The disputed domain name is identical with the Trade Mark. It is trite that, for the purposes of assessing confusing similarity under paragraph 4(a) of the Policy, any punctuation marks contained in disputed domain names, such as hyphens, are to be disregarded.
The Panel finds that the disputed domain name is confusingly similar to the Trade Mark.
The Panel therefore holds that the Complaint fulfills the first condition of paragraph 4(a) of the Policy.
B. Rights or Legitimate Interests
Paragraph 4(c) of the Policy provides a list of non-exhaustive circumstances any of which is sufficient to demonstrate that the Respondent has rights or legitimate interests in the disputed domain name:
(i) before any notice to the Respondent of the dispute, the Respondent’s use of, or demonstrable preparations to use, the domain name or a name corresponding to the domain name in connection with a bona fide offering of goods or services; or
(ii) the Respondent (as an individual, business, or other organisation) has been commonly known by the domain name even if the Respondent has acquired no trade mark or service mark rights; or
(iii) the Respondent is making a legitimate non-commercial or fair use of the domain name, without intent for commercial gain to misleadingly divert consumers or to tarnish the trade mark or service mark at issue.
There is no evidence that the Complainant has authorised, licensed, or permitted the Respondent to register or use the disputed domain name or to use the Trade Mark. The Complainant has prior rights in the Trade Mark which precede the Respondent’s registration of the disputed domain name by decades. There is therefore a prima facie case that the Respondent has no rights or legitimate interests in the disputed domain name, and the burden is thus on the Respondent to produce evidence to rebut this presumption (Do The Hustle, LLC v. Tropic Web, WIPO Case No. D2000-0624; Croatia Airlines d.d. v. Modern Empire Internet Ltd., WIPO Case No. D2003-0455).
The Respondent has failed to show that it has acquired any trade mark rights in respect of the disputed domain name or that the disputed domain name is used in connection with a bona fide offering of goods or services. To the contrary, the disputed domain name has clearly been used, without authorisation from the Complainant, in order to attract Internet users to the Website.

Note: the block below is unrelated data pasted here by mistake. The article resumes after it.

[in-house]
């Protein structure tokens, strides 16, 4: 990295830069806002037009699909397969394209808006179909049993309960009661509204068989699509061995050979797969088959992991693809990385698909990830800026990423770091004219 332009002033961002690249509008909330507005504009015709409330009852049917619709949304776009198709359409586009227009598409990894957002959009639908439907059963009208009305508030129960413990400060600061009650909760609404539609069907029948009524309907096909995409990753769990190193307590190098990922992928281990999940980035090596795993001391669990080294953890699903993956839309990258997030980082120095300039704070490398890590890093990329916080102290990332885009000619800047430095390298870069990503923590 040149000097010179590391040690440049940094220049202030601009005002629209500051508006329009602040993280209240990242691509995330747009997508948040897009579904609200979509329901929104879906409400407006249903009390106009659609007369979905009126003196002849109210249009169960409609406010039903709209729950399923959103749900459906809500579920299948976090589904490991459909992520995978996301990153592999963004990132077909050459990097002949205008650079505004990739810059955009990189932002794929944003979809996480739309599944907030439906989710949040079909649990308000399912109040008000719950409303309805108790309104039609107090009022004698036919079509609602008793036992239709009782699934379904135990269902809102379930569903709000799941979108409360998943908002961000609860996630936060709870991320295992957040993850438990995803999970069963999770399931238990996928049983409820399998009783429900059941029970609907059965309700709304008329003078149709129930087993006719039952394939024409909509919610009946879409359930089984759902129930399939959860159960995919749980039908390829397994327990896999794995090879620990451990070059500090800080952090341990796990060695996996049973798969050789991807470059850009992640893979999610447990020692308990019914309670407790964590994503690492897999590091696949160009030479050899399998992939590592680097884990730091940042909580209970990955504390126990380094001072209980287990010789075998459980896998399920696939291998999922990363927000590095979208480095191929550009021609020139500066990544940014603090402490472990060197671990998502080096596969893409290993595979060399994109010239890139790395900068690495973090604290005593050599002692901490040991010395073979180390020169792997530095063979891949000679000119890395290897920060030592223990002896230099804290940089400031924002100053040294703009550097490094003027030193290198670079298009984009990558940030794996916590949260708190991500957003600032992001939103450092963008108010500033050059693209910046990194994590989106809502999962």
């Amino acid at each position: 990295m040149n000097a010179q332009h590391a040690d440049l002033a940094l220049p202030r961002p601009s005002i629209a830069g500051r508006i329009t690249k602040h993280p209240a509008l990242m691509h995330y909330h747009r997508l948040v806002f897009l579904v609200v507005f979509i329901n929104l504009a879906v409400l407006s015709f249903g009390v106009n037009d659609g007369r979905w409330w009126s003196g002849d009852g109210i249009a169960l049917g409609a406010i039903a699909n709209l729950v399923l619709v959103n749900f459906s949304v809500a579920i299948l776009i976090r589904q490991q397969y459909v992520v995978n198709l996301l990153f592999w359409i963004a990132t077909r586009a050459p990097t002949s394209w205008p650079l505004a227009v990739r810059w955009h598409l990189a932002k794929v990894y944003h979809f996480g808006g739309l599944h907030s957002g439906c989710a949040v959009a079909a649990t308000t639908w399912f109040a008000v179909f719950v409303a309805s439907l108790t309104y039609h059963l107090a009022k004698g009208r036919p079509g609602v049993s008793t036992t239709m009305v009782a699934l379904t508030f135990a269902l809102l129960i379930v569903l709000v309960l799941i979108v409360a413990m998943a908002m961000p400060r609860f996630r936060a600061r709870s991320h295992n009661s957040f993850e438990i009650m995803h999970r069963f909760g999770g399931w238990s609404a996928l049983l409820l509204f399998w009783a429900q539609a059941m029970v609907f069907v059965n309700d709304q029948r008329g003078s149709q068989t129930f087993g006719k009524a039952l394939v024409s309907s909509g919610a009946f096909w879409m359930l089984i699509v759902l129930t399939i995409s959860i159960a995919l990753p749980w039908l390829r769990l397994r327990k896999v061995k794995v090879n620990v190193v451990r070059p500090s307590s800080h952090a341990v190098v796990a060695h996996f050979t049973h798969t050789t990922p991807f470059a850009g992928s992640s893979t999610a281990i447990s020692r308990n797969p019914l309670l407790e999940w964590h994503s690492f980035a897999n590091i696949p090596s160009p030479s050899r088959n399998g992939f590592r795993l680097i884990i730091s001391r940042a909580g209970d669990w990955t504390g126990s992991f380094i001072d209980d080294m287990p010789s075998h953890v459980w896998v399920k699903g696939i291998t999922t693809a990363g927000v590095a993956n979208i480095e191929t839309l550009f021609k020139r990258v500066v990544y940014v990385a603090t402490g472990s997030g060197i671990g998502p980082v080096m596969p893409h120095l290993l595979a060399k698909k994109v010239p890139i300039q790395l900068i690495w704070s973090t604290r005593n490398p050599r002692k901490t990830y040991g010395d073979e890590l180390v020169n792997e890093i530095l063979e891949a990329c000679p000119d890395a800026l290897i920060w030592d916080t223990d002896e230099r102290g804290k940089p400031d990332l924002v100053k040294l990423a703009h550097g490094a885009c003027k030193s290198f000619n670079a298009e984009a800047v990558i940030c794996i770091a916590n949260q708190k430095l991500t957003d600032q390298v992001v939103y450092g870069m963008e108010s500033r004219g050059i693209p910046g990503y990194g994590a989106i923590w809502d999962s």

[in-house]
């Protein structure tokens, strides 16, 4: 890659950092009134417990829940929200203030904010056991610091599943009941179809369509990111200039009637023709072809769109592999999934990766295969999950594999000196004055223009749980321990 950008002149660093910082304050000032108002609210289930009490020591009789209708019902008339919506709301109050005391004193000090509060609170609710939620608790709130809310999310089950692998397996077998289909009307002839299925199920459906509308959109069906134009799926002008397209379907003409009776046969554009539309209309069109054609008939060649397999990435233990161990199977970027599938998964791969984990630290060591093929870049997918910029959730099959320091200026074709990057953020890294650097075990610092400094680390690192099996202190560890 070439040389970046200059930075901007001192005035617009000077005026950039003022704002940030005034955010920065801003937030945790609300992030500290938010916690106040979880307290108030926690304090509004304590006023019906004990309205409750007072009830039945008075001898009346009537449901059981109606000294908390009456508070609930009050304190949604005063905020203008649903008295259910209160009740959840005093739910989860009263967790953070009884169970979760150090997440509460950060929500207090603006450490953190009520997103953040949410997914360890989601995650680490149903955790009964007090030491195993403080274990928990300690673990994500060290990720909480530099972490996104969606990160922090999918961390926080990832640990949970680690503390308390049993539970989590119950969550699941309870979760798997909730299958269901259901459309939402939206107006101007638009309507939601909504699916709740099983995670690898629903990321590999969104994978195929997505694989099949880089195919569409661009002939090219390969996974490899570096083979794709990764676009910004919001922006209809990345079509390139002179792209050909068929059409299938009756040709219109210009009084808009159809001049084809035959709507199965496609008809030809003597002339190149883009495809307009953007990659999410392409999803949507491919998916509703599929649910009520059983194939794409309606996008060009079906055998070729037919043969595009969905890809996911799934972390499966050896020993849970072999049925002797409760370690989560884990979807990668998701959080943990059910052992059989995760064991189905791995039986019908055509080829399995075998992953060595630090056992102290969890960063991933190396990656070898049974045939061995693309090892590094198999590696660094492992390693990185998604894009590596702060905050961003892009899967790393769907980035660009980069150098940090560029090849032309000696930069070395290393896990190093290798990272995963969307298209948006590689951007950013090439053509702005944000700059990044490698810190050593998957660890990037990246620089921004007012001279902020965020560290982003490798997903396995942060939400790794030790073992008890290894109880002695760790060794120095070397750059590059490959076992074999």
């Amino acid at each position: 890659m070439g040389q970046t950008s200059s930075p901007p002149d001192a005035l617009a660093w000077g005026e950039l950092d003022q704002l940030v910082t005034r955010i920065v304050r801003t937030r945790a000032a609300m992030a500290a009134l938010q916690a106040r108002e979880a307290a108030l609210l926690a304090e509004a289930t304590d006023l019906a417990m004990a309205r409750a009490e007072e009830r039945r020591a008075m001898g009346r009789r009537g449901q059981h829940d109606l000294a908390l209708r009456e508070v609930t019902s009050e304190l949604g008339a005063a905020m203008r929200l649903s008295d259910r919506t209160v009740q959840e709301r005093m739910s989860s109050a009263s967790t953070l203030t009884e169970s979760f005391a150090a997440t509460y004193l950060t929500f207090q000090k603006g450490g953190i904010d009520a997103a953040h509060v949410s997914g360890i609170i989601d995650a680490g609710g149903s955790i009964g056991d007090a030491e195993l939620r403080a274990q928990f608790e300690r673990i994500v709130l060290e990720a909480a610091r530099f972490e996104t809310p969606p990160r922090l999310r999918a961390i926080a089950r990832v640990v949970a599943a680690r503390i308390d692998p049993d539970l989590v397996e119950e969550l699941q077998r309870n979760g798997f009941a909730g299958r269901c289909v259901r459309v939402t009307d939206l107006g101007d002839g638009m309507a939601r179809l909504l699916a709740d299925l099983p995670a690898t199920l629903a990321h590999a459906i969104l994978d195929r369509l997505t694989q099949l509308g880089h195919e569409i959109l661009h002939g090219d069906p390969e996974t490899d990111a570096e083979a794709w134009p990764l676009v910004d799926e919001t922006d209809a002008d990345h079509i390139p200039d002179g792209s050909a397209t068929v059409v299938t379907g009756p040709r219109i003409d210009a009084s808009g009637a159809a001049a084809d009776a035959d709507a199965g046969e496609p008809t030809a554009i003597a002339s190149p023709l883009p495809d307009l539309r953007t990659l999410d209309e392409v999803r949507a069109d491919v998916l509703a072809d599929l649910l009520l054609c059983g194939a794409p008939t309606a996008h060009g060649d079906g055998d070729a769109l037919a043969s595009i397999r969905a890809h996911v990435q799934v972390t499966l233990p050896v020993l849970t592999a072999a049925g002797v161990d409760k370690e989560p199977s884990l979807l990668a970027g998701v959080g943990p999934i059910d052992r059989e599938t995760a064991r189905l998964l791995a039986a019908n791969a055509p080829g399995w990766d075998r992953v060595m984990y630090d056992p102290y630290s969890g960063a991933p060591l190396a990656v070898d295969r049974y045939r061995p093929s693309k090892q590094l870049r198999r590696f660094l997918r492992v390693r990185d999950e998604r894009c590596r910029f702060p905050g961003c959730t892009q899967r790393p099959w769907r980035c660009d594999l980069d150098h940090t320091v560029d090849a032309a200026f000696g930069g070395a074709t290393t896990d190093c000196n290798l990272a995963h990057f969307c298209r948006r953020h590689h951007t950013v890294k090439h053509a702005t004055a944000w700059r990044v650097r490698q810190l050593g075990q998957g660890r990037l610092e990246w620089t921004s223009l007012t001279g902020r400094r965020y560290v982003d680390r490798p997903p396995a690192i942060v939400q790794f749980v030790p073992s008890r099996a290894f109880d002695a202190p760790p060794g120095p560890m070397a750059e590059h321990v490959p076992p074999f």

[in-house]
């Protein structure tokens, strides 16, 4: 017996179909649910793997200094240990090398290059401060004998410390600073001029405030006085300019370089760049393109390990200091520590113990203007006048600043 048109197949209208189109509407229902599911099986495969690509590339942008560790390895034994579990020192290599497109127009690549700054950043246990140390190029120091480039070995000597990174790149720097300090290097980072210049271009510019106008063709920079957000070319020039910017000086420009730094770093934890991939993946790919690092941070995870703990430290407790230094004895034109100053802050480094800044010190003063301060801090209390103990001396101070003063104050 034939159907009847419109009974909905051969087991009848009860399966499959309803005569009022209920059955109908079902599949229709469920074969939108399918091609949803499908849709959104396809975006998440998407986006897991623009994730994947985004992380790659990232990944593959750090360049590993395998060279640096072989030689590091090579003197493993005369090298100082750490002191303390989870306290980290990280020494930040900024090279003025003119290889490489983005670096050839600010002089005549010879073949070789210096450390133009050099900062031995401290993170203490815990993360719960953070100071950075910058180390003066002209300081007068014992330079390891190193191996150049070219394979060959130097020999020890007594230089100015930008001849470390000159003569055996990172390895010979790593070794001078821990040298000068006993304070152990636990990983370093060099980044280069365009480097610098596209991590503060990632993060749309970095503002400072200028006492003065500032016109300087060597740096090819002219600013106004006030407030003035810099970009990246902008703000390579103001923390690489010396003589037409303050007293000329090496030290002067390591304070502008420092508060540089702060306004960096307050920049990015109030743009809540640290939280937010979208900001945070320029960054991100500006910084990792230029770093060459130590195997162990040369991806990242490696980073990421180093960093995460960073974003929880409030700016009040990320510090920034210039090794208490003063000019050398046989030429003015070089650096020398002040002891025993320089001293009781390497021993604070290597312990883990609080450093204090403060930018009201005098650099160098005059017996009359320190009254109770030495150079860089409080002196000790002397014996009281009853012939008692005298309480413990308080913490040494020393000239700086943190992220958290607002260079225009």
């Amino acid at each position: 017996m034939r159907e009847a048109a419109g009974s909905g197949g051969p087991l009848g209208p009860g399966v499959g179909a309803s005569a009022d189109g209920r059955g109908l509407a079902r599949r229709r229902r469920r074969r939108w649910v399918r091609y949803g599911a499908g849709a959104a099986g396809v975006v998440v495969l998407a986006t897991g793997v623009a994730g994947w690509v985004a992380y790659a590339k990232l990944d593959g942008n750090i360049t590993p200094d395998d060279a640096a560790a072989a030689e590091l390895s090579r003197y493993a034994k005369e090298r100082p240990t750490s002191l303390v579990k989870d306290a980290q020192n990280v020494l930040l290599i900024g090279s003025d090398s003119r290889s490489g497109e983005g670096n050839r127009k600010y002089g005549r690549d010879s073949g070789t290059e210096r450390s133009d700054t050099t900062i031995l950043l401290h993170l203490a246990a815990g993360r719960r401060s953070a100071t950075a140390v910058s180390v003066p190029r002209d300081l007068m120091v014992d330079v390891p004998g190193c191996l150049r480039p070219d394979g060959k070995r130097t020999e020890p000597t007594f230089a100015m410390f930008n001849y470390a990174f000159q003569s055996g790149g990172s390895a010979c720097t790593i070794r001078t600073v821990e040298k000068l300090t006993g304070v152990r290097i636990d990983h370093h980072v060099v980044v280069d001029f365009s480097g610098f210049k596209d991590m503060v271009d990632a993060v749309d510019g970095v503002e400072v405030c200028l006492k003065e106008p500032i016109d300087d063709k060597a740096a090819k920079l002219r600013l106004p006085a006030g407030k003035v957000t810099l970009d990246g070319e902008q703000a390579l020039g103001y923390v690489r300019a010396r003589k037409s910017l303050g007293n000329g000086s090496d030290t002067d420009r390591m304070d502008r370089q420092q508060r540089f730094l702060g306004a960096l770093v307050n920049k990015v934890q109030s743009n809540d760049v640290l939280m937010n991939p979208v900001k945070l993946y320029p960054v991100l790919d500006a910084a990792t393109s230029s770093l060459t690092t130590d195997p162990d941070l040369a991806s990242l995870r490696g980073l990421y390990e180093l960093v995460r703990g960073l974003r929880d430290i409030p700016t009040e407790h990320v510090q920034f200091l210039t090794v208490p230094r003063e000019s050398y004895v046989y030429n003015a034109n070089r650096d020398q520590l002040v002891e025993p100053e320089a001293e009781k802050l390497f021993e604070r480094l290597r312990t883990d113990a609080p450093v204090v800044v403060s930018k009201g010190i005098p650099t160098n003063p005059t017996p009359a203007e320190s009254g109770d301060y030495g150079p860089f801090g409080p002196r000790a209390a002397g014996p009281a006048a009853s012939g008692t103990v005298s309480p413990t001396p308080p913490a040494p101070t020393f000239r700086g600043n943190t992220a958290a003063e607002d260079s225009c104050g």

There has been no evidence adduced to show that the Respondent has been commonly known by the disputed domain name.
There has been no evidence adduced to show that the Respondent is making any legitimate noncommercial or fair use of the disputed domain name.
The Panel finds that the Respondent has failed to produce any evidence to establish rights or legitimate interests in the disputed domain name.
The Panel therefore finds that the Complaint fulfils the second condition of paragraph 4(a) of the Policy.
C. Registered and Used in Bad Faith
Pursuant to paragraph 4(b)(iv) of the Policy, the following conduct amounts to registration and use in bad faith on the part of the Respondent:
“By using the domain name, the Respondent has intentionally attempted to attract, for commercial gain, Internet users to the Respondent’s website or other online location, by creating a likelihood of confusion with the Complainant’s mark as to the source, sponsorship, affiliation, or endorsement of the Respondent’s website or location or of a product or service on the Respondent’s website or location.”
The Panel finds that the Respondent has registered and is using the disputed domain name in order to pass off the Website as a website of or licensed by the Complainant, for commercial gain. In particular, the Panel notes there is no disclaimer on the Website disclaiming any relationship between the Respondent and the Complainant.
At some stage following the filing of the Complaint, the Website has been taken down by the Respondent. As at the date of this Decision, the disputed domain name is not being used by the Respondent. In all the circumstances of this case, the Panel finds this constitutes further evidence of bad faith.
For the foregoing reasons, the Panel concludes that the disputed domain name has been registered and is being used in bad faith.
Accordingly, the Panel finds that the third condition of paragraph 4(a) of the Policy has been satisfied.
For the foregoing reasons, in accordance with paragraphs 4(i) of the Policy and 15 of the Rules, the Panel orders that the disputed domain name <arab-health.org> be transferred to the Complainant.
Sebastian M.W. Hughes
Dated: December 7, 2012